Brian McCann (baseball)

Brian Michael McCann (born February 20, 1984) is an American former professional baseball catcher. He played 15 seasons in Major League Baseball (MLB) for the Atlanta Braves, the New York Yankees, and the Houston Astros. A seven-time All-Star and a six-time Silver Slugger Award winner, he won the 2017 World Series with the Astros.

Brian McCann
McCann with the Atlanta Braves in 2009
Born: (1984-02-20) February 20, 1984
Athens, Georgia, U.S.
Batted: Left
Threw: Right
MLB debut
June 10, 2005, for the Atlanta Braves
Last MLB appearance
September 29, 2019, for the Atlanta Braves
MLB statistics
Batting average.262
Home runs282
Runs batted in1,018
Career highlights and awards

Early life

McCann was born to Howard and Sherry McCann in Athens, Georgia. At the time, his father worked as an assistant baseball coach for the Georgia Bulldogs Baseball under Steve Webber and his mother worked at Athens Regional Hospital.[1] Both of his parents attended Oswego High School in Oswego, New York, where they would later be inducted into the school's athletics hall of fame. McCann's father played college baseball at Mississippi State.[2] Howard McCann would eventually become the head coach at Marshall.[1]

McCann's older brother, Brad, played at Clemson and was selected in the sixth round of the 2004 Major League Baseball draft by the Florida Marlins but was out of professional baseball by 2007.[3]

McCann attended Duluth High School in Duluth, Georgia.[4] He was ranked the 26th best high school prospect by Baseball America and initially committed to play college baseball for Alabama.[5]

Professional career

Draft and minor leagues

The Atlanta Braves selected him in the second round of the 2002 MLB draft.[6]

Atlanta Braves (2005–2013)

McCann made his MLB debut with the Braves on June 10, 2005 after playing in the minor leagues for the Rome Braves. A personal catcher for John Smoltz for most of the 2005 season, McCann hit his first home run in just his second regular-season game and became the first Braves player in franchise history to hit a home run in his first playoff at-bat on October 6, 2005. He accomplished the feat in the second inning of a 7–1 victory over Roger Clemens and the Houston Astros in Game 2 of the 2005 National League Division Series. McCann was named the everyday starter when the Braves traded Johnny Estrada to the Diamondbacks.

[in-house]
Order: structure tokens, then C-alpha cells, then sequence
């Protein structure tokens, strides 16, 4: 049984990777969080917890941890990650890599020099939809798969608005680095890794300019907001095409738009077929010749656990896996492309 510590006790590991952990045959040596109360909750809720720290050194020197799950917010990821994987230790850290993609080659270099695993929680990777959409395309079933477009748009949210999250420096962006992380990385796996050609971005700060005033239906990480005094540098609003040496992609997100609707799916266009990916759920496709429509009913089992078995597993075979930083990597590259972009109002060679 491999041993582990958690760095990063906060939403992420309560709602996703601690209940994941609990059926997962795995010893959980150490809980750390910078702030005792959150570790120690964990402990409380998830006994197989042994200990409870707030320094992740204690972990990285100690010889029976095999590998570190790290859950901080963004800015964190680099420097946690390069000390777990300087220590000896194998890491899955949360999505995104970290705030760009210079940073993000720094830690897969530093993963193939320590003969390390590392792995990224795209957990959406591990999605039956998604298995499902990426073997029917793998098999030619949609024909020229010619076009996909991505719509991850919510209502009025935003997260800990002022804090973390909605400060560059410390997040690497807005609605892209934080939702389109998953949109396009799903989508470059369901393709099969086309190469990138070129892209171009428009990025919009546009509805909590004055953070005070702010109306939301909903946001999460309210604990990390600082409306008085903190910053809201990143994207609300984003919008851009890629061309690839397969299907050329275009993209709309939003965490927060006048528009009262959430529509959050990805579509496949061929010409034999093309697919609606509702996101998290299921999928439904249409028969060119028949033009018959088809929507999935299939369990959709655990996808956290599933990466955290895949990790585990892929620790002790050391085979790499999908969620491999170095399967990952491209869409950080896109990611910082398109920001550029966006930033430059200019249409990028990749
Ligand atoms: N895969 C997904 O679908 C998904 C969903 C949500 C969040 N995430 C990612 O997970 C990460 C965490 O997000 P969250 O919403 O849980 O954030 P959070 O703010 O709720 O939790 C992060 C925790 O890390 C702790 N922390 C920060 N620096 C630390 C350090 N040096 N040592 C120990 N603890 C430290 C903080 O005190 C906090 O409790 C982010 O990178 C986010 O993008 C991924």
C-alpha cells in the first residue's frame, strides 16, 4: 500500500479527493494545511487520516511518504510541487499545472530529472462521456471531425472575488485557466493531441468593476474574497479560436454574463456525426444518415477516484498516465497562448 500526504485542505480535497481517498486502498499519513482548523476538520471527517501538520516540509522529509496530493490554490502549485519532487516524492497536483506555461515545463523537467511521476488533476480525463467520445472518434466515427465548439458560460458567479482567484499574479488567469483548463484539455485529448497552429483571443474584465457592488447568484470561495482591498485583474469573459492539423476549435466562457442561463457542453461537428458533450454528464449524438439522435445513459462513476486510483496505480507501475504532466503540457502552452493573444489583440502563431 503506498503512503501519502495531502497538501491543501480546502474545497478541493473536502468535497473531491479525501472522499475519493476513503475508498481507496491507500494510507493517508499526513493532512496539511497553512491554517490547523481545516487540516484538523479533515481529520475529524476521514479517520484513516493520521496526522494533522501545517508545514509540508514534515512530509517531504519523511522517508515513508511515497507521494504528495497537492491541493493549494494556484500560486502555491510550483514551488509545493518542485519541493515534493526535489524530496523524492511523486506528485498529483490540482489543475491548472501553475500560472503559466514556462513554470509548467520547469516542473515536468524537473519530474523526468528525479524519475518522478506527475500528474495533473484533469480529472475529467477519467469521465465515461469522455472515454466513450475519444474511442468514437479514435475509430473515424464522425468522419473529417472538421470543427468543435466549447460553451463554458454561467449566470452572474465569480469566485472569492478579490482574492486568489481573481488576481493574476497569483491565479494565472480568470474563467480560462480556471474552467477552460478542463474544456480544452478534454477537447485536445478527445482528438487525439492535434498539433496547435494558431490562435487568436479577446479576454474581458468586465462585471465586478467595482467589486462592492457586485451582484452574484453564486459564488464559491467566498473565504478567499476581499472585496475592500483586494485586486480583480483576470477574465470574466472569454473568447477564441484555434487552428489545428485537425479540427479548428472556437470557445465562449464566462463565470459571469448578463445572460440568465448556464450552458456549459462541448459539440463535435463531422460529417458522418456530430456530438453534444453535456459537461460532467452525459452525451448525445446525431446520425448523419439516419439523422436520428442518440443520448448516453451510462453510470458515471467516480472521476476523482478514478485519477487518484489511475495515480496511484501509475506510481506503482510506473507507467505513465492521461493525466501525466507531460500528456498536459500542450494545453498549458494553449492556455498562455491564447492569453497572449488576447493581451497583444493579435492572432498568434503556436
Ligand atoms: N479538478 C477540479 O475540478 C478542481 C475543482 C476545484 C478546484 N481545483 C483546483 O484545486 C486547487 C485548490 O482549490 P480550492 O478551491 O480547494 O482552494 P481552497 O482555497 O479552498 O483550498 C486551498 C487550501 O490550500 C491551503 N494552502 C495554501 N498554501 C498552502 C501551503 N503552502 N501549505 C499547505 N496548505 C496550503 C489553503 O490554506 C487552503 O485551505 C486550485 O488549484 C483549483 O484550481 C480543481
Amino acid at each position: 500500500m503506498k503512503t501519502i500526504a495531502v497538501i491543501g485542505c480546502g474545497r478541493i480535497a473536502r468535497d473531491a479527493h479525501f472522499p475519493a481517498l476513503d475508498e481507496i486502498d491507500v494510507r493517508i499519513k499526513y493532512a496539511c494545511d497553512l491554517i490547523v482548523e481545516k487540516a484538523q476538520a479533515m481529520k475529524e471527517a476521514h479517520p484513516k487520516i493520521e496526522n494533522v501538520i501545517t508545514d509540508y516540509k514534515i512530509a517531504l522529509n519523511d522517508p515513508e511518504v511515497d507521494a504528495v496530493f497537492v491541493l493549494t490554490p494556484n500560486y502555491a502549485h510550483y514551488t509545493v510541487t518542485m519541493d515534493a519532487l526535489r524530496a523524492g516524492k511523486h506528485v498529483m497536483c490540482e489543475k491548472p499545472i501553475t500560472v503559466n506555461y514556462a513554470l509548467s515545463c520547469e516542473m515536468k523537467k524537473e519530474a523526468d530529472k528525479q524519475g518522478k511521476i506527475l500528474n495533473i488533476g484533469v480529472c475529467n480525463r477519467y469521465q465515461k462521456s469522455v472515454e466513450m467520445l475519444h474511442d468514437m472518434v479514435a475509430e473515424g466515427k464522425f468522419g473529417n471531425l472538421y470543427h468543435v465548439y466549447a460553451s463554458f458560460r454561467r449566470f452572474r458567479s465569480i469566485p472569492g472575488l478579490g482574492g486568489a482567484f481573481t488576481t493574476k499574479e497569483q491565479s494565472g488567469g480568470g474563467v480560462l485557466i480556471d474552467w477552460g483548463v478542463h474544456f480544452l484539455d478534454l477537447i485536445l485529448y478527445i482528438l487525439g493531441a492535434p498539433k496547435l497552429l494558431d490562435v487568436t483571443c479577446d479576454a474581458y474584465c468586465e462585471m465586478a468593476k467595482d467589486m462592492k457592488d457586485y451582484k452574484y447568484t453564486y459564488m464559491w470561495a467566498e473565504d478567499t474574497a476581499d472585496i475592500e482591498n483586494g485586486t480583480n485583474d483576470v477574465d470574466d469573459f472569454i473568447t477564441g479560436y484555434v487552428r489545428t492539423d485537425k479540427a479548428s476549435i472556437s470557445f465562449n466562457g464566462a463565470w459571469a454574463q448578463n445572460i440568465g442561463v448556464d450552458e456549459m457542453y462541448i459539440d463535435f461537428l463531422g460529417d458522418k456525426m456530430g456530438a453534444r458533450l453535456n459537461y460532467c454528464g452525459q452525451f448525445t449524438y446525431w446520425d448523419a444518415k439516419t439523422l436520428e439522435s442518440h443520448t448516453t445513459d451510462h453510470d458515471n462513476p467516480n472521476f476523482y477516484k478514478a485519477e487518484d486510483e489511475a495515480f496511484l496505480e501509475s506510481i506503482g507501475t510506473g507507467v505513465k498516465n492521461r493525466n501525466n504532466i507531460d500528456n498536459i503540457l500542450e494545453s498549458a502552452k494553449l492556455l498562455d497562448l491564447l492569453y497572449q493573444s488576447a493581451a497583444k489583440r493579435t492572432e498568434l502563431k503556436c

During the 2006 season, McCann hit .333 with 24 homers and 94 RBI. He led all Major League catchers in homers, and his RBI total was matched only by Jorge Posada and Victor Martinez.[7] The Braves rewarded McCann by buying out his arbitration years with a six-year, $27.8 million contract during spring training in 2007.[7]

McCann was selected to play in the 2006 MLB All-Star Game, in his first full major league season, and then again in both 2007 and 2008, making him the first Braves player ever to be selected to the National League All-Star team in each of his first three seasons. In 2008, he allowed more stolen bases than any other NL catcher, with 93.[6]

Beginning in April 2009, McCann was bothered by blurry vision in his left eye, due to a slight vision change following 2007 LASIK surgery. He decided to opt for glasses when contact lenses proved uncomfortable.[8] In May 2009, Oakley, Inc. made special glasses for McCann to correct the vision problem and allow for comfort under the catcher's mask. McCann remarked, "I need my Oakleys. I have to have the wraparounds for my peripheral vision."[9] In 2009, he had more errors at catcher than any other major leaguer, with 12, and had the lowest fielding percentage among them (.988).[10]

McCann was again selected for the All-Star Game in 2009 and 2010. In the latter, he was named the MVP after driving in all three of the National League's runs with a bases-clearing double in the seventh inning (driving in Scott Rolen, Matt Holliday, and Marlon Byrd), off of Chicago White Sox reliever Matt Thornton, giving the NL a 3–1 victory, its first in the midsummer classic since 1996.[11][12] On August 29, McCann hit the first walk-off home run reviewed by instant replay. McCann hit a line drive to right field. The ball struck the top of the right field wall. The umpires called it a double, but McCann and Braves bench coach Chino Cadahia argued the call. The umpires went to go review instant replay. Replays showed that the ball struck the top of the right field wall, bounced into the stands, and then got onto the field. Thus, the umpires overturned the call and called it a walk-off home run.[13] In 2010, he allowed more stolen bases than any other NL catcher, with 84.[6]